It never really feels like you’re in a race when playing against the computer. Or at least not one against the field. Opponents go racing off into the distance early in the race, and only those cars directly around you feel like they exist until you pass them, then the next few show up a little ahead of you. It makes it almost impossible to lose badly or win by a lot, regardless of the difficulty. I felt only the slightest difference in how I placed whether I was playing on hard or easy mode. Either way, I was likely going to be neck and neck in the final stretch. Make sure to save some boost for the end of the race; it’s the only time you’ll really need it.

Some sort of career mode, or anything to keep single-player fans engaged, would have helped here. Time trials aren’t getting it done. The development team did add gyro controls which is a nice touch, but in practice, they feel like a major step down from the game’s default control scheme, which is relatively tight and left me feeling in control. Gyro controls are instead stiff and require you to practically twist your whole body.


Cruis’n Together


None of this matters when you get to the multiplayer options, but that highlights the game’s most glaring omission. You can play split-screen or connect with another system for up to four-player racing. Cruis’n Blast could actually be a great game for situations where you’re hanging out with people who don’t play games. They’ll pick it up quickly, and there’s high-speed fun to be had.

You’d better have friends nearby to play with, though, because somehow, in 2021, a racing game is launching without online play. This feels like it should have been a no-brainer. This isn’t a ten-dollar budget game; there’s no good reason such features couldn’t be here. Nothing the development team could possibly have done would have added more value to this package. With single-player growing repetitive quickly and most of the game’s content able to be unlocked in only a few hours, without this, the game will quickly wear out is welcome for anyone without friends to play with.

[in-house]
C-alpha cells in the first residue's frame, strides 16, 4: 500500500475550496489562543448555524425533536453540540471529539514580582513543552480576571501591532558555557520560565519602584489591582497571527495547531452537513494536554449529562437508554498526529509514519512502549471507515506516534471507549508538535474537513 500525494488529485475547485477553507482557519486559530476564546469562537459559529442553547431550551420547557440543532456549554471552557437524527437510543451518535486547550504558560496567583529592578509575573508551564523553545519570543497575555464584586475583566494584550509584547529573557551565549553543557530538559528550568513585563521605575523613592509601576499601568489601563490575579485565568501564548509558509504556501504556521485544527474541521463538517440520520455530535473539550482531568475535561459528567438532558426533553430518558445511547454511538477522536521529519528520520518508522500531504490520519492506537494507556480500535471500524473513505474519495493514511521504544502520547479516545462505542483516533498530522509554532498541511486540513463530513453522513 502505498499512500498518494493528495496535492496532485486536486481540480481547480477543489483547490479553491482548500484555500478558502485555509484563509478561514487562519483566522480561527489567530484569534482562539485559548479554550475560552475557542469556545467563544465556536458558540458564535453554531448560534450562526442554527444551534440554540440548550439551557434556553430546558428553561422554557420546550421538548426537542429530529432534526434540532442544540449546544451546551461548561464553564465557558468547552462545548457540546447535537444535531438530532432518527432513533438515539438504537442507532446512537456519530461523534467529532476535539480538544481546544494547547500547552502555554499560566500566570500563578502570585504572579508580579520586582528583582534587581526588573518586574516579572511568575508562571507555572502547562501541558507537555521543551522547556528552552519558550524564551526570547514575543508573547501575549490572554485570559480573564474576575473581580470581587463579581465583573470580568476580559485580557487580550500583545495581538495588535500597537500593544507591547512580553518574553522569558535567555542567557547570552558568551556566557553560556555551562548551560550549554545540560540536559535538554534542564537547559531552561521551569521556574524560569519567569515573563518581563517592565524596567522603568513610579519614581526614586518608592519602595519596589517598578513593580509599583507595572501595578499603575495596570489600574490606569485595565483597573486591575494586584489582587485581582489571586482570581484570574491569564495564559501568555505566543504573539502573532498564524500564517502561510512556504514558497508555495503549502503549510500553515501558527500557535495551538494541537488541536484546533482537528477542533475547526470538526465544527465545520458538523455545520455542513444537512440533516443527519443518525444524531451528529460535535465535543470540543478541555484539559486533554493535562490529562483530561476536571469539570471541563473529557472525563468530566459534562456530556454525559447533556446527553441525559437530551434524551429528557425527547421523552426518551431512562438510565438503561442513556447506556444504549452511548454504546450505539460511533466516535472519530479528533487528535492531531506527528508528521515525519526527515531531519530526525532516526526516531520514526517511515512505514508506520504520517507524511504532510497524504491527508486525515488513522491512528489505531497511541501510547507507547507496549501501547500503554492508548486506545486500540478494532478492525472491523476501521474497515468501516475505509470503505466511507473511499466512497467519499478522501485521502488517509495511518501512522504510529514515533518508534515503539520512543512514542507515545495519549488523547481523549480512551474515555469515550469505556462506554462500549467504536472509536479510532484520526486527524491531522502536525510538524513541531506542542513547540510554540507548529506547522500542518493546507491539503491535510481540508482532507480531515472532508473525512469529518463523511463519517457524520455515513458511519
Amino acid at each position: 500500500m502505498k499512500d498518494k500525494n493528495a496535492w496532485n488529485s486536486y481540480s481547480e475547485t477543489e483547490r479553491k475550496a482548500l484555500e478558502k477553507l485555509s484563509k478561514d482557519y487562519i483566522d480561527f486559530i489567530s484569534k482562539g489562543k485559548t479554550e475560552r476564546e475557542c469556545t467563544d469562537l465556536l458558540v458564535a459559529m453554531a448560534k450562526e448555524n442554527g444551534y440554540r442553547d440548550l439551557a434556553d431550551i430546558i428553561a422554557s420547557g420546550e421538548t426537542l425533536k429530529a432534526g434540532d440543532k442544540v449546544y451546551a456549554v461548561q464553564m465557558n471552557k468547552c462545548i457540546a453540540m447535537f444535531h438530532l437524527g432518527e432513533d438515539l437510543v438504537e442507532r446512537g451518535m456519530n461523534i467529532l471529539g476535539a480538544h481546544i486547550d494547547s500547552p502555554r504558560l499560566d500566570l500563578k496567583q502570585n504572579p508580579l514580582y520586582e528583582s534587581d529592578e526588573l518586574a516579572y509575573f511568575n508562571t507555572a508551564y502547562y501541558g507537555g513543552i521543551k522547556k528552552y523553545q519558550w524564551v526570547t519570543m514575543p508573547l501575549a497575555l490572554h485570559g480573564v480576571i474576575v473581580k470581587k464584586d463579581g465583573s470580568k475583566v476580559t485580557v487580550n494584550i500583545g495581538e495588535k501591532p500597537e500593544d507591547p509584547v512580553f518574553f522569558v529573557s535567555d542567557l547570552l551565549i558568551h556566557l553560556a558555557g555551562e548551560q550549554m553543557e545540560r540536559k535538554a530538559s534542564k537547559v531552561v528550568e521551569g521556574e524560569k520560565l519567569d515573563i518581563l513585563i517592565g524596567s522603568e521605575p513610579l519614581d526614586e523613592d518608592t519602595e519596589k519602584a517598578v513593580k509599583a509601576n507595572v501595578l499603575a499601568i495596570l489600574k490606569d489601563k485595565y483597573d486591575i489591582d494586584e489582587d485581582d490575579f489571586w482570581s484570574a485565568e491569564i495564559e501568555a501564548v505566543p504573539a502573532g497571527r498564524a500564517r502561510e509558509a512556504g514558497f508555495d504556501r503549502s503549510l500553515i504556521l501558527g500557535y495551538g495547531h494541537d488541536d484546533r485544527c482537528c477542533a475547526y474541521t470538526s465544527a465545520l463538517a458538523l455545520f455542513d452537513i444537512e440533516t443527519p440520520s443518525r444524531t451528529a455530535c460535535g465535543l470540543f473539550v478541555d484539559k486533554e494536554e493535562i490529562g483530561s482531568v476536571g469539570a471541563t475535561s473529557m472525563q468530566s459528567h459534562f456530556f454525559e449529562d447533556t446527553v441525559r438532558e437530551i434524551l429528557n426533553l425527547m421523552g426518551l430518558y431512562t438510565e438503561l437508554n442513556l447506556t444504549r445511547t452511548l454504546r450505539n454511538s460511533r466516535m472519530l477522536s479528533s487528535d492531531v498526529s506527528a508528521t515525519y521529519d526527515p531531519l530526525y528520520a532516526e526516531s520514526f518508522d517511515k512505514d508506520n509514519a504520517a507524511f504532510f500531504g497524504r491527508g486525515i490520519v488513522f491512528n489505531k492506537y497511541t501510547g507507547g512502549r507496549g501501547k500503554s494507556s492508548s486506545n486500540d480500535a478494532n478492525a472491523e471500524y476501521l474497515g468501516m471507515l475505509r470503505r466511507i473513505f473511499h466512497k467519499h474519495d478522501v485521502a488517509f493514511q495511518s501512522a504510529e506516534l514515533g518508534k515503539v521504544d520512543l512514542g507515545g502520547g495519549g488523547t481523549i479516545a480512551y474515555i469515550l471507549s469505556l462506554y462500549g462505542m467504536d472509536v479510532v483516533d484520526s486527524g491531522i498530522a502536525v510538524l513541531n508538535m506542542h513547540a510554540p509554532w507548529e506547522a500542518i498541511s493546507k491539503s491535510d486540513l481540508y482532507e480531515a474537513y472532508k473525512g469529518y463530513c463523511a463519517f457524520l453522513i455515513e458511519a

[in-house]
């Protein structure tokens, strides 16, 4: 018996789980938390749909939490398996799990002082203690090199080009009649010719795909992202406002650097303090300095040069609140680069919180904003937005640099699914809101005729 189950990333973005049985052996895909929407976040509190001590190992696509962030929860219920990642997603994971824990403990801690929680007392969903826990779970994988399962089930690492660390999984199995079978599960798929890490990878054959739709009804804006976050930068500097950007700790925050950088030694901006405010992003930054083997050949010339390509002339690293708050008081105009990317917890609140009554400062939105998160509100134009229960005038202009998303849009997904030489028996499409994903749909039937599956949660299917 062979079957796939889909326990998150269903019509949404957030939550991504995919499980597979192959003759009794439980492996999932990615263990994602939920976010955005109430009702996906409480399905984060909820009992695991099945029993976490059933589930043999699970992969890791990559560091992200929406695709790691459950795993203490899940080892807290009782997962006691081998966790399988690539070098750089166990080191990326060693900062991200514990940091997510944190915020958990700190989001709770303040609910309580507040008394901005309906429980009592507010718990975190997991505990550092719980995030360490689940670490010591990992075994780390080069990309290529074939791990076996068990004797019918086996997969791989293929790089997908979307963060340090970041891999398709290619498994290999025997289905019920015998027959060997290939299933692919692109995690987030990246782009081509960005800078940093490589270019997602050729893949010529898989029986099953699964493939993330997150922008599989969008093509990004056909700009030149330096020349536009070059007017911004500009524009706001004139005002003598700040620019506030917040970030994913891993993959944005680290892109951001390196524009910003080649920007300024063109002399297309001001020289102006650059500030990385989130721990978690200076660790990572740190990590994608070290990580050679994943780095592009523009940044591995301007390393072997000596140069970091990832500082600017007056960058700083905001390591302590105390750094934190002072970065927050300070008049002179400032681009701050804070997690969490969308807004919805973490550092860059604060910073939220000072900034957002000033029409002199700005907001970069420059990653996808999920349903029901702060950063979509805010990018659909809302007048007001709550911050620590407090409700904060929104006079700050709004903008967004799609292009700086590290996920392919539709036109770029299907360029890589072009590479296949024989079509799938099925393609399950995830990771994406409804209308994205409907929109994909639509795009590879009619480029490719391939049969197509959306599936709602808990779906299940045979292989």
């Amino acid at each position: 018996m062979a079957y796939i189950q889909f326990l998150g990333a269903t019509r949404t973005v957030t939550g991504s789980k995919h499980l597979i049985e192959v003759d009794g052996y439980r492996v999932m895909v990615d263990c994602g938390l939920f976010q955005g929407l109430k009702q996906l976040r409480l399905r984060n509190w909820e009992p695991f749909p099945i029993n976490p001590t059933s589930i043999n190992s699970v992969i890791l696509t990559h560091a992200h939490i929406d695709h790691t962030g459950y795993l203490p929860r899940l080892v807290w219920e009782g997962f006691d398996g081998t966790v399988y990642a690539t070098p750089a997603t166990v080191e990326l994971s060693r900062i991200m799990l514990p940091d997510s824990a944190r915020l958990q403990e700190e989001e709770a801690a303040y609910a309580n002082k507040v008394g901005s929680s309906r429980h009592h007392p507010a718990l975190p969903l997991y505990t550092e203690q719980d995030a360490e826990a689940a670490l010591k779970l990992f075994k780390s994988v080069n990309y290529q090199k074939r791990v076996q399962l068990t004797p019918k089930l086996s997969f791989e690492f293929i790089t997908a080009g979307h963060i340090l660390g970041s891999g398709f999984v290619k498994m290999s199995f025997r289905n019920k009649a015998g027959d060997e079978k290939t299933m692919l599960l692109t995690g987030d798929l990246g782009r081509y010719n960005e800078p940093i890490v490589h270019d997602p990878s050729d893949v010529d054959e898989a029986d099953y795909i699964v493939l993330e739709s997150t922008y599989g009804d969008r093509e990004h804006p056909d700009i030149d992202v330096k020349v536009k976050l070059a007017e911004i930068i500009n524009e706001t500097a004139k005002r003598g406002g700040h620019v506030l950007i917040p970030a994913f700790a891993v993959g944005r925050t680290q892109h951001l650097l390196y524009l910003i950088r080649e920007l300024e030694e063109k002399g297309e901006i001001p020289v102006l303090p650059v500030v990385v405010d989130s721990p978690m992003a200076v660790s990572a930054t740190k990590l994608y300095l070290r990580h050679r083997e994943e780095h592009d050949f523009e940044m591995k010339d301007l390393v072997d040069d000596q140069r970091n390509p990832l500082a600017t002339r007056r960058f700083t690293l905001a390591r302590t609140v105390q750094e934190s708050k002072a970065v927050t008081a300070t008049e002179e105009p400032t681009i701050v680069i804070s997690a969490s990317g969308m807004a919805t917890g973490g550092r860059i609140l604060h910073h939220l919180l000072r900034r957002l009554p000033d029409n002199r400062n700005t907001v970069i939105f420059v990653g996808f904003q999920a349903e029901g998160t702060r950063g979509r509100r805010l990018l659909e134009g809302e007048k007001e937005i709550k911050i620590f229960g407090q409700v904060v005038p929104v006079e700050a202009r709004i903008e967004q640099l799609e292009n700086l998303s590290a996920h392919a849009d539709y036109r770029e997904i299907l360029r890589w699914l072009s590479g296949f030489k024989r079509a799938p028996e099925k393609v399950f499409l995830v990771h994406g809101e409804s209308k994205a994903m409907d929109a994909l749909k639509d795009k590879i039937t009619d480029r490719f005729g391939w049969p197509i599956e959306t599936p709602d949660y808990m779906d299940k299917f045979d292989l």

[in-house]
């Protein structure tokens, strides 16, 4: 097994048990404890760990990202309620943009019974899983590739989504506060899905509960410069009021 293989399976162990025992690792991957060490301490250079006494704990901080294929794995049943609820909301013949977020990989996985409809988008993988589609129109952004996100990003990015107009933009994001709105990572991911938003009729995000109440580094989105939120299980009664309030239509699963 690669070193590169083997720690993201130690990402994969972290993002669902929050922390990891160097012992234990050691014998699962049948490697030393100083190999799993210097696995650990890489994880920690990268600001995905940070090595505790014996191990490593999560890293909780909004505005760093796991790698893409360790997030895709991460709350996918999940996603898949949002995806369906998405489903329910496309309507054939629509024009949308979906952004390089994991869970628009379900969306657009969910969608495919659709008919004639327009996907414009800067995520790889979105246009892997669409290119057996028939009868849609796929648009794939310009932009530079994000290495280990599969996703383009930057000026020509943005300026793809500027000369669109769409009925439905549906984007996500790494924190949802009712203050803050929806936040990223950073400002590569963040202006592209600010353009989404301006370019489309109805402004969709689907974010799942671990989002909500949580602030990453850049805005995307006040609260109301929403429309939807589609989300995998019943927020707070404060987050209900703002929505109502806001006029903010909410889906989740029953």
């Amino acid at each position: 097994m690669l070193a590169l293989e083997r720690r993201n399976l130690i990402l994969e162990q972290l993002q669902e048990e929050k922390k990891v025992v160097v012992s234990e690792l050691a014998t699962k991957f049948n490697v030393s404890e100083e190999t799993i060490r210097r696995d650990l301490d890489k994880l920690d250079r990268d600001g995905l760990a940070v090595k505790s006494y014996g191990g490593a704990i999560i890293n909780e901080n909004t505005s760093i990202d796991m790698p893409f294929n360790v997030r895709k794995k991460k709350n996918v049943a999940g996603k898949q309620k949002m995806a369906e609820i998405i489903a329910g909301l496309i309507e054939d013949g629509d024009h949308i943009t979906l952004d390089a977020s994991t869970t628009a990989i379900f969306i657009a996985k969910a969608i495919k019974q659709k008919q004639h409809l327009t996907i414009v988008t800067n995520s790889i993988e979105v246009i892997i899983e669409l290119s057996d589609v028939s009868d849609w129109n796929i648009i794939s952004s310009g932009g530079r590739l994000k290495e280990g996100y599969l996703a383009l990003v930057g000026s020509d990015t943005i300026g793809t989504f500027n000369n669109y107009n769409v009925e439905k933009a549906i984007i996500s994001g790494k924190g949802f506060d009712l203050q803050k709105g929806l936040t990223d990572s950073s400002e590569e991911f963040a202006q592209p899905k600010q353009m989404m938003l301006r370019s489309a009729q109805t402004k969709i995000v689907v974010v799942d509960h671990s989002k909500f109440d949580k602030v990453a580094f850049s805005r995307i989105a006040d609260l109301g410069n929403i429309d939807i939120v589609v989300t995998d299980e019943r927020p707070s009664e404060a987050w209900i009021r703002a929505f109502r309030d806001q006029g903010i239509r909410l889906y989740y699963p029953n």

If you have friends to play with regularly, Cruis’n Blast can provide light arcade-style thrills. With over-the-top courses, a catchy soundtrack, and simple gameplay, there’s fun to be had. There’s just not enough content to justify it for anyone else, though, especially when basic features expected of the genre are missing.

Final Verdict: 2.5/5

Available on: Nintendo Switch (Reviewed); Publisher:  Raw Thrills; Developer: Raw Thrills; Players: 4; Released: September 14th, 2021; ESRB: E10+ for Everyone 10+; MSRP: $39.99

Full disclosure: This review is based on a copy of Cruis’n Blast provided by the publisher.

Andrew Thornton
Andrew has been writing about video games for nearly twenty years, contributing to publications such as DarkStation, Games Are Fun, and the E-mpire Ltd. network. He enjoys most genres but is always pulled back to classic RPG's, with his favorite games ever including Suikoden II, Panzer Dragoon Saga, and Phantasy Star IV. Don't worry though, he thinks new games are cool too, with more recent favorites like Hades, Rocket League, and Splatoon 2 stealing hundreds of hours of his life. When he isn't playing games he's often watching classic movies, catching a basketball game, or reading the first twenty pages of a book before getting busy and forgetting about it.